With approval of a US$20M loan from the World Bank to support a programme geared towards capacity building for Petroleum Resources Governance and Management, the South American country of Guyana is hoping to continue putting systems in place that could see it benefiting from the massive windfall expected from oil production.
In its appraisal of the US$20M programme, the World Bank said projected investments over the life of the initial planned developments by the private operators – which will develop around 20 percent of Guyana’s total gross recoverable resources – amount to US$19.4 billion.
The estimated export revenues at US$54/barrel from these initial projects alone could be around US$72.8 billion and government revenue around US$45.4 billion over the life of the projects (or an average of around US$2.1 billion/year). To put it in perspective, Guyana’s total government revenues were US$0.9 billion in 2017. The size of the discoveries presents, thus, an historic opportunity for Guyana to leverage the revenues generated from oil production into sustainable development and inclusive growth.
The international financial institution says the O&G sector in Guyana currently accounts for less than one percent of the country’s GDP but, in light of the major discoveries made so far and the considerable potential for additional oil and gas discoveries, it is expected to become a major economic driver. As current and forecasted O&G mega-project investments come on-line, Guyana is likely to achieve higher economic growth rates than ever before: growth is expected to accelerate from 2.1 percent in 2017 to 4.8 percent in 2018 in the run-up to the start of oil production in 2020. GDP growth is projected to briefly grow rapidly as new oil fields come into production while Gross National Product (GNP) – which excludes transfers abroad – will accelerate at a lower rate but remain sustainable over time.
The main economic impact of the oil sector on Guyana is expected to take place through oil revenues, which offer an opportunity to expand public investment in both human and physical capital, lifting key constraints to inclusive growth, the World Bank says.
The O&G sector is also expected to impact the economy through the sector’s demand for services and infrastructure, job creation, and the potential provision of cheaper and cleaner electricity – if Guyana’s new-found natural gas resources replace the costly, CO2 heavy and highly polluting Heavy Fuel Oil (HFO) in power generation.
However, the potential benefits do not come without a number of challenges. As a new oil and gas producer, Guyana lacks the policy, legal and regulatory frameworks and institutional capacity needed to maximize the benefits from expected oil revenues and minimize downside risks associated with oil revenues and growth of the sector.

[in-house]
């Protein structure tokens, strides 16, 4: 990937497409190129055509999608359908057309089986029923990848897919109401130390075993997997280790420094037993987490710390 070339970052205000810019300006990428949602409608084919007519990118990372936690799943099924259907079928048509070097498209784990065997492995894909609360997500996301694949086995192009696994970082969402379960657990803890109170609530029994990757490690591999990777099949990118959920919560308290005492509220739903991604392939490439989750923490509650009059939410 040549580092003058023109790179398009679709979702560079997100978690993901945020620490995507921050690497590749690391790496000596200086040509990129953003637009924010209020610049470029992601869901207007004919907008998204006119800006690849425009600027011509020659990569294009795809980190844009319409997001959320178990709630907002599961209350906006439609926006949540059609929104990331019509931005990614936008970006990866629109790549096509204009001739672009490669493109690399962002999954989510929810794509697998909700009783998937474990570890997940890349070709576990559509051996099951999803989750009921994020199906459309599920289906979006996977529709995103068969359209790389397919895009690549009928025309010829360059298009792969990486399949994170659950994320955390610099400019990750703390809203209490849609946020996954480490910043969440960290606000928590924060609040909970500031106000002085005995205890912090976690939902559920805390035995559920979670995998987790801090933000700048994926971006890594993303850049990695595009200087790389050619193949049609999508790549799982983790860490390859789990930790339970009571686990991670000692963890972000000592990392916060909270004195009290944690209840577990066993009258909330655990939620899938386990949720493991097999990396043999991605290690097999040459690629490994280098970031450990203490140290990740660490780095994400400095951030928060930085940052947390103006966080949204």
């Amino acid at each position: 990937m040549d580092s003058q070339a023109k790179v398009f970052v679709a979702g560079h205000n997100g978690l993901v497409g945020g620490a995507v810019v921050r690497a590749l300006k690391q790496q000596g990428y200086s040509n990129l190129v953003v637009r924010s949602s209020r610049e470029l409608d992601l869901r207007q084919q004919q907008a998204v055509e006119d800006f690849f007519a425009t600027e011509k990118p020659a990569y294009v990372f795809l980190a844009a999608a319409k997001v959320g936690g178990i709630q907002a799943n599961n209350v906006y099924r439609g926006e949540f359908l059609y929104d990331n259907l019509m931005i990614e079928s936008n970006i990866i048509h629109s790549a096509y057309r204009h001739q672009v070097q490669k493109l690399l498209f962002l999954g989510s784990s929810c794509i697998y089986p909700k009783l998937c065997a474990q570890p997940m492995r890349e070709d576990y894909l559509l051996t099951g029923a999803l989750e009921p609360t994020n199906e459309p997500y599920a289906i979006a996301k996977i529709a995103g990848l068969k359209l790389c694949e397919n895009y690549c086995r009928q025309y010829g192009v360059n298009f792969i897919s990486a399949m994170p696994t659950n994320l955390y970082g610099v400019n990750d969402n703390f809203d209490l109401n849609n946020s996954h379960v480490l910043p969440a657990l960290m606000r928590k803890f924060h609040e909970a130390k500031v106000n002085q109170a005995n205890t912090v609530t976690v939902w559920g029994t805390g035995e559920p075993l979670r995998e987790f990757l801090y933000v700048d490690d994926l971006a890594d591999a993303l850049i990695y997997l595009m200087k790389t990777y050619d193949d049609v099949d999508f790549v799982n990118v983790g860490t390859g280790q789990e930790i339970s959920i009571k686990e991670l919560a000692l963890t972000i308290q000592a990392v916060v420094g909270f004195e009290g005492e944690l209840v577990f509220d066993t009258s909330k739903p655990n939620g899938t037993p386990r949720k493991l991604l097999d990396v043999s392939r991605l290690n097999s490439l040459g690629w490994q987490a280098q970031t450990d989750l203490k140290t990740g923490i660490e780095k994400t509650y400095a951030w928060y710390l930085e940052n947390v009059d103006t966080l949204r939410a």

The O&G sector affects multiple layers of the economy, impacts the livelihoods of present and future generations, the environment and local communities. If poorly managed, the development of O&G resources can be economically and socially costly for the country, failing to lead to sustainable economic growth, poverty reduction, and shared prosperity.
Additionally, there are environmental and social risks – usually low frequency but high impact – associated with O&G production that require effective and constant monitoring as well as significant investment in environmental damage prevention and response capacity, among others.
Notwithstanding, based on experience in resource-rich countries such as Australia, Canada, the United States, Chile, Botswana, several Gulf countries, Norway and others, positive impacts on overall poverty levels are achievable while mitigating risks. The World Bank said this could be achieved with good governance, investments in the quality and capacity of public and private institutions, investments in skills and technological capacities, efficient and transparent revenue collection and management, and sound macroeconomic and fiscal management policies.
To date, the ExxonMobil-led consortium of Hess and CNOOC has found more than 5.5 billion barrels of recoverable oil in Guyana’s Stabroek Block with first oil expected by 2020 from for the Liza Phase 1 Development. Multiple developments are expected over the next decade that could see Guyana production exceeding 750,000 barrels per day as early as 2025.